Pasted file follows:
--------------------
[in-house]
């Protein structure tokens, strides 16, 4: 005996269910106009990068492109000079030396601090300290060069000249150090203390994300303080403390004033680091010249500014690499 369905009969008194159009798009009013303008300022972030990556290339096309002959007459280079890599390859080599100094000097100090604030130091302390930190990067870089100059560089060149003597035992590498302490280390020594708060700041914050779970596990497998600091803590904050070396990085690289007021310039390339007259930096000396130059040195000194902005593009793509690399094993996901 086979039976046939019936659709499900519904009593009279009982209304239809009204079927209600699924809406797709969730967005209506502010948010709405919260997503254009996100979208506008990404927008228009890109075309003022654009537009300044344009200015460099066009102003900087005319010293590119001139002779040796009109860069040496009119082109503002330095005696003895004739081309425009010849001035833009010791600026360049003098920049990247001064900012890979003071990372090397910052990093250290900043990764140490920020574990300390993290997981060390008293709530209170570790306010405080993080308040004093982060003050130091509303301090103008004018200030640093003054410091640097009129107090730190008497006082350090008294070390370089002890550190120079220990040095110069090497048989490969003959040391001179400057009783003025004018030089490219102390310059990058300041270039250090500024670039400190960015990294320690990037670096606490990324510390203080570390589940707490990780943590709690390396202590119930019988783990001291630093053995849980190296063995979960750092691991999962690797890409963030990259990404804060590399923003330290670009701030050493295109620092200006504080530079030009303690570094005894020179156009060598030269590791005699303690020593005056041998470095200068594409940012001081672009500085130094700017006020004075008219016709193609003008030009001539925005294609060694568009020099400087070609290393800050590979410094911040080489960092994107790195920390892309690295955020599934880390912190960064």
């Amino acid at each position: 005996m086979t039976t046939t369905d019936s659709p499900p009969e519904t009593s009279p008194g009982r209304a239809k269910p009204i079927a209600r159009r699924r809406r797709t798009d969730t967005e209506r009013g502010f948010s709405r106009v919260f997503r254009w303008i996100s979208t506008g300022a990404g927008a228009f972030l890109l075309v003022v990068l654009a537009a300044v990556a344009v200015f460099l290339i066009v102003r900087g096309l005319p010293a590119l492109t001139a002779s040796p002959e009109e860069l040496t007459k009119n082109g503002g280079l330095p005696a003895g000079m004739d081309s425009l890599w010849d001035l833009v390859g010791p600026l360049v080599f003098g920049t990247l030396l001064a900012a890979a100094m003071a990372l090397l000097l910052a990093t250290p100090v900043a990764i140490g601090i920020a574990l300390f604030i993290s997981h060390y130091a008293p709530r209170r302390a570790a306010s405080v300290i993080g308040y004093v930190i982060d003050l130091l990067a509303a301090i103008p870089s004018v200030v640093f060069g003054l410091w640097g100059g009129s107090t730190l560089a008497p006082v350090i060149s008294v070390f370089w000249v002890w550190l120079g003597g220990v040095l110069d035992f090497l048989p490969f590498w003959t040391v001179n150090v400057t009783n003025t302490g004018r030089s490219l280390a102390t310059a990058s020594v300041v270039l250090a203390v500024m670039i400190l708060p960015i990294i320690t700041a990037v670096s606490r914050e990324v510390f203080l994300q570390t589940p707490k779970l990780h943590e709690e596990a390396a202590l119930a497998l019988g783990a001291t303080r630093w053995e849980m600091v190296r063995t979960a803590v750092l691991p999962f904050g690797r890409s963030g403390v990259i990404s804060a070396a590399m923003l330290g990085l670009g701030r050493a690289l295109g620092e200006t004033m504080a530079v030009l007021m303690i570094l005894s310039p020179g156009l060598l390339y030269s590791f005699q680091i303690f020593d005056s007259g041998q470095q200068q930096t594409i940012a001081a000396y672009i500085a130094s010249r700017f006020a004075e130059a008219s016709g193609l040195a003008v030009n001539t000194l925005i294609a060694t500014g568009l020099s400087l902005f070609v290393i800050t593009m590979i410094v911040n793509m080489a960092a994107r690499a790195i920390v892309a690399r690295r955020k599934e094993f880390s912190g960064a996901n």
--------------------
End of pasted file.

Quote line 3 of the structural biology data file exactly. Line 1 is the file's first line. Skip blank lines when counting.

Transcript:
């Amino acid at each position: 005996m086979t039976t046939t369905d019936s659709p499900p009969e519904t009593s009279p008194g009982r209304a239809k269910p009204i079927a209600r159009r699924r809406r797709t798009d969730t967005e209506r009013g502010f948010s709405r106009v919260f997503r254009w303008i996100s979208t506008g300022a990404g927008a228009f972030l890109l075309v003022v990068l654009a537009a300044v990556a344009v200015f460099l290339i066009v102003r900087g096309l005319p010293a590119l492109t001139a002779s040796p002959e009109e860069l040496t007459k009119n082109g503002g280079l330095p005696a003895g000079m004739d081309s425009l890599w010849d001035l833009v390859g010791p600026l360049v080599f003098g920049t990247l030396l001064a900012a890979a100094m003071a990372l090397l000097l910052a990093t250290p100090v900043a990764i140490g601090i920020a574990l300390f604030i993290s997981h060390y130091a008293p709530r209170r302390a570790a306010s405080v300290i993080g308040y004093v930190i982060d003050l130091l990067a509303a301090i103008p870089s004018v200030v640093f060069g003054l410091w640097g100059g009129s107090t730190l560089a008497p006082v350090i060149s008294v070390f370089w000249v002890w550190l120079g003597g220990v040095l110069d035992f090497l048989p490969f590498w003959t040391v001179n150090v400057t009783n003025t302490g004018r030089s490219l280390a102390t310059a990058s020594v300041v270039l250090a203390v500024m670039i400190l708060p960015i990294i320690t700041a990037v670096s606490r914050e990324v510390f203080l994300q570390t589940p707490k779970l990780h943590e709690e596990a390396a202590l119930a497998l019988g783990a001291t303080r630093w053995e849980m600091v190296r063995t979960a803590v750092l691991p999962f904050g690797r890409s963030g403390v990259i990404s804060a070396a590399m923003l330290g990085l670009g701030r050493a690289l295109g620092e200006t004033m504080a530079v030009l007021m303690i570094l005894s310039p020179g156009l060598l390339y030269s590791f005699q680091i303690f020593d005056s007259g041998q470095q200068q930096t594409i940012a001081a000396y672009i500085a130094s010249r700017f006020a004075e130059a008219s016709g193609l040195a003008v030009n001539t000194l925005i294609a060694t500014g568009l020099s400087l902005f070609v290393i800050t593009m590979i410094v911040n793509m080489a960092a994107r690499a790195i920390v892309a690399r690295r955020k599934e094993f880390s912190g960064a996901n």